When it comes to decor, many people are keen on heirlooms, antiques, and handcrafted objects because there’s often a deeper story behind the item or its maker that can elicit nostalgia, awe, or delight. That’s why Whitney Parshall chooses to offer a curated selection of artisan wares, historical antiques, and other one-of-a-kind finds at Opera House Co., a home goods and interior design shop in Athens that opened in early July.
“We’re a lifestyle brand for the storied home,” Parshall says. “We focus on objects that have a history, whether they’re vintage, antique, or handmade. They’re beautiful, wonderful, unique items that make me say, ‘This is amazing and I have to share its story.’”
Around the shop, informative signage accompanies pillows, dinnerware, furniture, art, and other small housewares hailing from both Hudson Valley and global purveyors. Among locally sourced items, you’ll find simple black-and-white pottery by Melanie Starr and fresh or dried flowers from Doodlebug Flower Farm—both located in Athens. “There wasn’t a flower shop in town, and I think fresh flowers are such a nice addition to any home, so we worked with a local organic farm to provide that option,” she says.
Parshall also carries uncommon goods by non-local independent artisans, like a woodworker from North Carolina who carves spoons by hand using wood from storm-felled trees, and Queens-based upcyclers Casa Grace who work with Fair Trade artisans in Colombia to reimagine heirloom quilts into distinctive jackets and throw pillows.
Interior design consultations are also offered in-store. While Parshall says her heart is in uncommon design choices with a historical nod and an emphasis on “color, texture, and pattern with a little more color, texture, and pattern thrown on top,” she has a broad design and antiques background. That includes an 11-year run working in television, during which she was a casting director and producer for the History Channel’s hit show “Pawn Stars.” At that time, interior design was her side hustle, but as she began feeling burnt out from the TV industry, she sought to pursue her passion full time. She became a stylist for Anthropologie for three years, “and I learned a lot, but there was still so much more I wanted to do,” she says. “My current brand is similar to Anthropologie’s offerings, but with more of a historical context, and without mass-produced goods. We’re also a proper wallpaper shop, with a breadth of options, a large collection of tactile books, and consultations or design work by appointment.”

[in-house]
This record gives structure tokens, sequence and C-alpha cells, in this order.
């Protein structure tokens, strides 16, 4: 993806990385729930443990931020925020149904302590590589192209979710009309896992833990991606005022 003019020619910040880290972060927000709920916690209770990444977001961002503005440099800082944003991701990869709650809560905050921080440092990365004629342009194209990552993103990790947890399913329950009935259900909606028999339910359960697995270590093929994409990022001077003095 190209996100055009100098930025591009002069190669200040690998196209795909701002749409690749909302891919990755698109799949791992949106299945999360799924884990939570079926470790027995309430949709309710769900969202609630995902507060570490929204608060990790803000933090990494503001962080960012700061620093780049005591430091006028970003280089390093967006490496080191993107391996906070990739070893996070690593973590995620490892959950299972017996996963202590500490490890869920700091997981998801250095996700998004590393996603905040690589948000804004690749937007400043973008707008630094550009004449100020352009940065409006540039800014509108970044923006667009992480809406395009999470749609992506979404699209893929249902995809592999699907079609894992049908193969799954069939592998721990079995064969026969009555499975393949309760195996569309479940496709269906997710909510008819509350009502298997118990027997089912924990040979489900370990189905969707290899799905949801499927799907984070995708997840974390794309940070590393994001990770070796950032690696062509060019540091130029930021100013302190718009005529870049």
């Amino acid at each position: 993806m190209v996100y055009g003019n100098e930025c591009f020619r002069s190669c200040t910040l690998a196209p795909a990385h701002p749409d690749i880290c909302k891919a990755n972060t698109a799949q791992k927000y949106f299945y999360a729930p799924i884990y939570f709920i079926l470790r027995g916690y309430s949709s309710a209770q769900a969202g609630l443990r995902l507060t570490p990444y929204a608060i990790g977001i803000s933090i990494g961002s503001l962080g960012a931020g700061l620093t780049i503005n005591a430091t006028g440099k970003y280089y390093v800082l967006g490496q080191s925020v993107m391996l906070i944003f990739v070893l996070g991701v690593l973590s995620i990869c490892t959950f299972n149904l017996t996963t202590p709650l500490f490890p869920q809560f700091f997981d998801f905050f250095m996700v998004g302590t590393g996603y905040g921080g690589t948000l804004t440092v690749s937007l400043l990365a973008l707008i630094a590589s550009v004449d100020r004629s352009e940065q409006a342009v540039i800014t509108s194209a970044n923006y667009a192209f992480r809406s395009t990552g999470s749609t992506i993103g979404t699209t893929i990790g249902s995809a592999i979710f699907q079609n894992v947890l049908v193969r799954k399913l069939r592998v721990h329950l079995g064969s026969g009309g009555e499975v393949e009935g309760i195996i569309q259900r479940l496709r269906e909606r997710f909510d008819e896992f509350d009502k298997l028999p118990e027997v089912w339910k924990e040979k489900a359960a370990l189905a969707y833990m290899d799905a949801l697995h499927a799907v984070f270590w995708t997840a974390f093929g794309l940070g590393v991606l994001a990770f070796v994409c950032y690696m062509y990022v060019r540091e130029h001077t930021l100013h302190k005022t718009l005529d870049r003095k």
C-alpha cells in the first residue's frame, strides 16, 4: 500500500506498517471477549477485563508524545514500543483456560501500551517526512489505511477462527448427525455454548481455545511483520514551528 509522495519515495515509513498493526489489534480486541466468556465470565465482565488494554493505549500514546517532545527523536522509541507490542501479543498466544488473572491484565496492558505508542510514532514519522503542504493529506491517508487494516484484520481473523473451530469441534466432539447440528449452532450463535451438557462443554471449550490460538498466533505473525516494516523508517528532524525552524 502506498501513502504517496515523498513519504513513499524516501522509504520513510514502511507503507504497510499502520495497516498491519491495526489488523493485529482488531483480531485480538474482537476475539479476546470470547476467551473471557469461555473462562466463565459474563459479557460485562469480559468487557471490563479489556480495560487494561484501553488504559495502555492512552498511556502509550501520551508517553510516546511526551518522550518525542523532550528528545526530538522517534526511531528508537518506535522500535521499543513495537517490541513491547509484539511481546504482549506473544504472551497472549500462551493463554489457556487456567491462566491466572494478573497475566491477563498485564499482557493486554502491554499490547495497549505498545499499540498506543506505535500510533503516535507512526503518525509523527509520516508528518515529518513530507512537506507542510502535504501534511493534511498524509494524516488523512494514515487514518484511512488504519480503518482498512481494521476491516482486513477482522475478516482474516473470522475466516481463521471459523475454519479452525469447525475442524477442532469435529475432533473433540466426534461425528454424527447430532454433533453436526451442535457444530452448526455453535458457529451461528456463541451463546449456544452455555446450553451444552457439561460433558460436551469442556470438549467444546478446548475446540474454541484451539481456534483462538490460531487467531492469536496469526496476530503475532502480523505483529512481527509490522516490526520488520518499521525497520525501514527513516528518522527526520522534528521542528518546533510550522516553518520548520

Even the building itself has its own distinctive story. Parshall and her husband, Isaak James, were weekend warriors-turned-homeowners who collaborated on restoring old houses. As Parshall scouted for the ideal space to open a design shop of her own, her husband suggested a 1700s Dutch barn on property they owned. “The barn is old enough to predate the village incorporation,” she explains, “and the space just really lent itself to my brand. It needed a lot of work, but it was worth the time to restore.”
After a year of renovations, she opened the boutique with a name reverent of another aspect of Hudson Valley history: the region’s myriad opera houses that are long-shuttered but still standing. “I’ve been enchanted by the old opera houses of the river towns,” she explains. “In the late 19th-to-early 20th centuries, they were the heart of communities. People were facing such difficult times, yet they still built these magnificent structures. The opera houses gave people a reason to put on their pearls and meet for community to enjoy art, culture, music, and stories.”
And that ethos is part of how she wants to have her shop seen: an ever-evolving space, welcoming to all, where the community can enjoy whimsical, rare, and antique additions to the home—or simply gather. “I’m constantly refreshing the space and I want people to feel invited, whether they’re looking for a gift, for something special for their home, or even if they just want to browse the new items and displays because they see us as a place to visit and enjoy,” she says. “I love when I see someone read our signage and have that little flicker in their eye because they learned something or felt enchanted by an item. Hopefully, either way, you’ll leave with a new story.”